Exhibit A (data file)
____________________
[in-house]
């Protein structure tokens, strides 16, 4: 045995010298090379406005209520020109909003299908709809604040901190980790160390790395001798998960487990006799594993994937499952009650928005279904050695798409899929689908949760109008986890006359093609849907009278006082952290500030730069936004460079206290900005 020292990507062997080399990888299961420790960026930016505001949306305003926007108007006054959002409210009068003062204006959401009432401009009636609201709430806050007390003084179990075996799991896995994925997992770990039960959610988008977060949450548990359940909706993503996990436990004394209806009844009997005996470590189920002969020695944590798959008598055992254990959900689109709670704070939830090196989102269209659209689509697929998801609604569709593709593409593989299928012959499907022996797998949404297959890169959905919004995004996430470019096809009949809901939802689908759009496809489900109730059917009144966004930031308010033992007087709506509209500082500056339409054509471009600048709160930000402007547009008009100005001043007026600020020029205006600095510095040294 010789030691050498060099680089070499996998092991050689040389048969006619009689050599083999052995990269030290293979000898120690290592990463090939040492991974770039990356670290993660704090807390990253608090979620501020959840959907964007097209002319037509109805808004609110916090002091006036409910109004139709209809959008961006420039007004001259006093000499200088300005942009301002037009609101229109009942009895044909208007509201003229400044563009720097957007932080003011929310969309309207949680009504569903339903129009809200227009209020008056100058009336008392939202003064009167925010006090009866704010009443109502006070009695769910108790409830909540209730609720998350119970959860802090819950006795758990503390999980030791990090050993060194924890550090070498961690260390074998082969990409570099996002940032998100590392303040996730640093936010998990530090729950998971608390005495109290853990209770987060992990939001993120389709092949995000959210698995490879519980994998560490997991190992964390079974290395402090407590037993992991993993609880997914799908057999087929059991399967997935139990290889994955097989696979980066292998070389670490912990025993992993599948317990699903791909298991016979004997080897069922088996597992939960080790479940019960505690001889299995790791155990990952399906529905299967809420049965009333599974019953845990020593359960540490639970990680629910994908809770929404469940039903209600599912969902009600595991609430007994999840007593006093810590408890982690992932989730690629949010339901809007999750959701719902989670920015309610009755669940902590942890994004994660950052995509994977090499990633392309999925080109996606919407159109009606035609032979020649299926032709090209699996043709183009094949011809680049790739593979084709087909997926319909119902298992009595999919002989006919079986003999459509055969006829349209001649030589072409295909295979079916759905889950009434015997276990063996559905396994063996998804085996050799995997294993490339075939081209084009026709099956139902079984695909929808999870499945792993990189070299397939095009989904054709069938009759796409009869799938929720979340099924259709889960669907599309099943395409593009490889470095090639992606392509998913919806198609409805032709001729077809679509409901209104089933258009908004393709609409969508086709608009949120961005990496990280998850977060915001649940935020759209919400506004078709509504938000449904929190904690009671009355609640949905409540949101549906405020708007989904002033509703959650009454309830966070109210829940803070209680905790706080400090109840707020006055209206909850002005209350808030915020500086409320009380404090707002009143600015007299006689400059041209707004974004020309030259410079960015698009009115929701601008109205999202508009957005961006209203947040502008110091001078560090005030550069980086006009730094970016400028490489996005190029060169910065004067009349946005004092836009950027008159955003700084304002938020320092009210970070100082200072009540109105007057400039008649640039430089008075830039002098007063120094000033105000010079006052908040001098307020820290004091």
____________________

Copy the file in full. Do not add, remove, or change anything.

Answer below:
[in-house]
């Protein structure tokens, strides 16, 4: 045995010298090379406005209520020109909003299908709809604040901190980790160390790395001798998960487990006799594993994937499952009650928005279904050695798409899929689908949760109008986890006359093609849907009278006082952290500030730069936004460079206290900005 020292990507062997080399990888299961420790960026930016505001949306305003926007108007006054959002409210009068003062204006959401009432401009009636609201709430806050007390003084179990075996799991896995994925997992770990039960959610988008977060949450548990359940909706993503996990436990004394209806009844009997005996470590189920002969020695944590798959008598055992254990959900689109709670704070939830090196989102269209659209689509697929998801609604569709593709593409593989299928012959499907022996797998949404297959890169959905919004995004996430470019096809009949809901939802689908759009496809489900109730059917009144966004930031308010033992007087709506509209500082500056339409054509471009600048709160930000402007547009008009100005001043007026600020020029205006600095510095040294 010789030691050498060099680089070499996998092991050689040389048969006619009689050599083999052995990269030290293979000898120690290592990463090939040492991974770039990356670290993660704090807390990253608090979620501020959840959907964007097209002319037509109805808004609110916090002091006036409910109004139709209809959008961006420039007004001259006093000499200088300005942009301002037009609101229109009942009895044909208007509201003229400044563009720097957007932080003011929310969309309207949680009504569903339903129009809200227009209020008056100058009336008392939202003064009167925010006090009866704010009443109502006070009695769910108790409830909540209730609720998350119970959860802090819950006795758990503390999980030791990090050993060194924890550090070498961690260390074998082969990409570099996002940032998100590392303040996730640093936010998990530090729950998971608390005495109290853990209770987060992990939001993120389709092949995000959210698995490879519980994998560490997991190992964390079974290395402090407590037993992991993993609880997914799908057999087929059991399967997935139990290889994955097989696979980066292998070389670490912990025993992993599948317990699903791909298991016979004997080897069922088996597992939960080790479940019960505690001889299995790791155990990952399906529905299967809420049965009333599974019953845990020593359960540490639970990680629910994908809770929404469940039903209600599912969902009600595991609430007994999840007593006093810590408890982690992932989730690629949010339901809007999750959701719902989670920015309610009755669940902590942890994004994660950052995509994977090499990633392309999925080109996606919407159109009606035609032979020649299926032709090209699996043709183009094949011809680049790739593979084709087909997926319909119902298992009595999919002989006919079986003999459509055969006829349209001649030589072409295909295979079916759905889950009434015997276990063996559905396994063996998804085996050799995997294993490339075939081209084009026709099956139902079984695909929808999870499945792993990189070299397939095009989904054709069938009759796409009869799938929720979340099924259709889960669907599309099943395409593009490889470095090639992606392509998913919806198609409805032709001729077809679509409901209104089933258009908004393709609409969508086709608009949120961005990496990280998850977060915001649940935020759209919400506004078709509504938000449904929190904690009671009355609640949905409540949101549906405020708007989904002033509703959650009454309830966070109210829940803070209680905790706080400090109840707020006055209206909850002005209350808030915020500086409320009380404090707002009143600015007299006689400059041209707004974004020309030259410079960015698009009115929701601008109205999202508009957005961006209203947040502008110091001078560090005030550069980086006009730094970016400028490489996005190029060169910065004067009349946005004092836009950027008159955003700084304002938020320092009210970070100082200072009540109105007057400039008649640039430089008075830039002098007063120094000033105000010079006052908040001098307020820290004091």